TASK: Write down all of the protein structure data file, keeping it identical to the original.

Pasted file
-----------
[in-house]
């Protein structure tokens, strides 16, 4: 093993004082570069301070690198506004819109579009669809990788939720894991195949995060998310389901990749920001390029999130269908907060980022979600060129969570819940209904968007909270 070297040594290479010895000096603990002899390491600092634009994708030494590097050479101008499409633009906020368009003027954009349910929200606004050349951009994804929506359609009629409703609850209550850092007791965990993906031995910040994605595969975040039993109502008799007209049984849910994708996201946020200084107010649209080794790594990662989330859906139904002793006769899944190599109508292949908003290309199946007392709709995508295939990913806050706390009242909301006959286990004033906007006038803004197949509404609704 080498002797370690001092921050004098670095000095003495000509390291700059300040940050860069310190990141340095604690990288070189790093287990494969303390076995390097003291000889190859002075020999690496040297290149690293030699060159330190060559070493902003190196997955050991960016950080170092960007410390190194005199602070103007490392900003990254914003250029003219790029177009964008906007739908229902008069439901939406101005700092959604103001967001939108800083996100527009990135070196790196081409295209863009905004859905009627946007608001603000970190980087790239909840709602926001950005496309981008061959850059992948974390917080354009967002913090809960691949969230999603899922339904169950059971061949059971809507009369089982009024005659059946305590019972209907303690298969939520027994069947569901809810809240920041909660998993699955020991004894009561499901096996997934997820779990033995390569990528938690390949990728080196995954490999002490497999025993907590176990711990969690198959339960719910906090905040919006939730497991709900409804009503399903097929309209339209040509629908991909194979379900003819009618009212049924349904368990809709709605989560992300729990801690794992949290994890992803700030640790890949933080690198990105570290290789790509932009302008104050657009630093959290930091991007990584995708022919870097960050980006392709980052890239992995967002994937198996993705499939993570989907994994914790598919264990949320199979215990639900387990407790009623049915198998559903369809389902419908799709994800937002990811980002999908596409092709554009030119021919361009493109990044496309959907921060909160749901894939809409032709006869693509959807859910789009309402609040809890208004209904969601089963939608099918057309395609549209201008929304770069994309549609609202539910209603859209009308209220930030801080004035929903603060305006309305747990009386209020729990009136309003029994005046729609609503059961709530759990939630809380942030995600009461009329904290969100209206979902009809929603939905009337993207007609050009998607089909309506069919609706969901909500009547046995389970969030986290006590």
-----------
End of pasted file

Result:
[in-house]
């Protein structure tokens, strides 16, 4: 093993004082570069301070690198506004819109579009669809990788939720894991195949995060998310389901990749920001390029999130269908907060980022979600060129969570819940209904968007909270 070297040594290479010895000096603990002899390491600092634009994708030494590097050479101008499409633009906020368009003027954009349910929200606004050349951009994804929506359609009629409703609850209550850092007791965990993906031995910040994605595969975040039993109502008799007209049984849910994708996201946020200084107010649209080794790594990662989330859906139904002793006769899944190599109508292949908003290309199946007392709709995508295939990913806050706390009242909301006959286990004033906007006038803004197949509404609704 080498002797370690001092921050004098670095000095003495000509390291700059300040940050860069310190990141340095604690990288070189790093287990494969303390076995390097003291000889190859002075020999690496040297290149690293030699060159330190060559070493902003190196997955050991960016950080170092960007410390190194005199602070103007490392900003990254914003250029003219790029177009964008906007739908229902008069439901939406101005700092959604103001967001939108800083996100527009990135070196790196081409295209863009905004859905009627946007608001603000970190980087790239909840709602926001950005496309981008061959850059992948974390917080354009967002913090809960691949969230999603899922339904169950059971061949059971809507009369089982009024005659059946305590019972209907303690298969939520027994069947569901809810809240920041909660998993699955020991004894009561499901096996997934997820779990033995390569990528938690390949990728080196995954490999002490497999025993907590176990711990969690198959339960719910906090905040919006939730497991709900409804009503399903097929309209339209040509629908991909194979379900003819009618009212049924349904368990809709709605989560992300729990801690794992949290994890992803700030640790890949933080690198990105570290290789790509932009302008104050657009630093959290930091991007990584995708022919870097960050980006392709980052890239992995967002994937198996993705499939993570989907994994914790598919264990949320199979215990639900387990407790009623049915198998559903369809389902419908799709994800937002990811980002999908596409092709554009030119021919361009493109990044496309959907921060909160749901894939809409032709006869693509959807859910789009309402609040809890208004209904969601089963939608099918057309395609549209201008929304770069994309549609609202539910209603859209009308209220930030801080004035929903603060305006309305747990009386209020729990009136309003029994005046729609609503059961709530759990939630809380942030995600009461009329904290969100209206979902009809929603939905009337993207007609050009998607089909309506069919609706969901909500009547046995389970969030986290006590």